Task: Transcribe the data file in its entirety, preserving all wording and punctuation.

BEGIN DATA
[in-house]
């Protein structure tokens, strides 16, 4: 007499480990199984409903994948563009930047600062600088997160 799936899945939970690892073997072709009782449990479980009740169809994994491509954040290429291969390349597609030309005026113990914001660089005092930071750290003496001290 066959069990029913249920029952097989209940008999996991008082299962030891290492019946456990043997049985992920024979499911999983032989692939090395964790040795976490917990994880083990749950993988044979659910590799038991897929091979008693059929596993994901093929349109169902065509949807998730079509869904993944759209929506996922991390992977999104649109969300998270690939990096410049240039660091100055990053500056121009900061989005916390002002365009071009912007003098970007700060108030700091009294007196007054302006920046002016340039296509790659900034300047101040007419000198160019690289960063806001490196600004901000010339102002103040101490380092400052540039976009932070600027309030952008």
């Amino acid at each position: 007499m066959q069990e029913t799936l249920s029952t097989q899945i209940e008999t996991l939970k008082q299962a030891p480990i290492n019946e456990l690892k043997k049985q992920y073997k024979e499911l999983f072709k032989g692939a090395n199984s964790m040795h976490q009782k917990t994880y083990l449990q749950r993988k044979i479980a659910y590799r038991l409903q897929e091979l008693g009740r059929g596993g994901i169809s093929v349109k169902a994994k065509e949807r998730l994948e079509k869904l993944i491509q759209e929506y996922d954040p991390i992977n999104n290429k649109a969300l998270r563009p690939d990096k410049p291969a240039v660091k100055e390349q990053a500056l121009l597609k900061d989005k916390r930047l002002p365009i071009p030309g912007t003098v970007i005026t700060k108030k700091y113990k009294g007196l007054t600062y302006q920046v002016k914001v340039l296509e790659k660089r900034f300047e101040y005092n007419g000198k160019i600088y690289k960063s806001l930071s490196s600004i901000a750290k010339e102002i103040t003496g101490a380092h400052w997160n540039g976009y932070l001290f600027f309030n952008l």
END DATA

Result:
[in-house]
């Protein structure tokens, strides 16, 4: 007499480990199984409903994948563009930047600062600088997160 799936899945939970690892073997072709009782449990479980009740169809994994491509954040290429291969390349597609030309005026113990914001660089005092930071750290003496001290 066959069990029913249920029952097989209940008999996991008082299962030891290492019946456990043997049985992920024979499911999983032989692939090395964790040795976490917990994880083990749950993988044979659910590799038991897929091979008693059929596993994901093929349109169902065509949807998730079509869904993944759209929506996922991390992977999104649109969300998270690939990096410049240039660091100055990053500056121009900061989005916390002002365009071009912007003098970007700060108030700091009294007196007054302006920046002016340039296509790659900034300047101040007419000198160019690289960063806001490196600004901000010339102002103040101490380092400052540039976009932070600027309030952008």
């Amino acid at each position: 007499m066959q069990e029913t799936l249920s029952t097989q899945i209940e008999t996991l939970k008082q299962a030891p480990i290492n019946e456990l690892k043997k049985q992920y073997k024979e499911l999983f072709k032989g692939a090395n199984s964790m040795h976490q009782k917990t994880y083990l449990q749950r993988k044979i479980a659910y590799r038991l409903q897929e091979l008693g009740r059929g596993g994901i169809s093929v349109k169902a994994k065509e949807r998730l994948e079509k869904l993944i491509q759209e929506y996922d954040p991390i992977n999104n290429k649109a969300l998270r563009p690939d990096k410049p291969a240039v660091k100055e390349q990053a500056l121009l597609k900061d989005k916390r930047l002002p365009i071009p030309g912007t003098v970007i005026t700060k108030k700091y113990k009294g007196l007054t600062y302006q920046v002016k914001v340039l296509e790659k660089r900034f300047e101040y005092n007419g000198k160019i600088y690289k960063s806001l930071s490196s600004i901000a750290k010339e102002i103040t003496g101490a380092h400052w997160n540039g976009y932070l001290f600027f309030n952008l």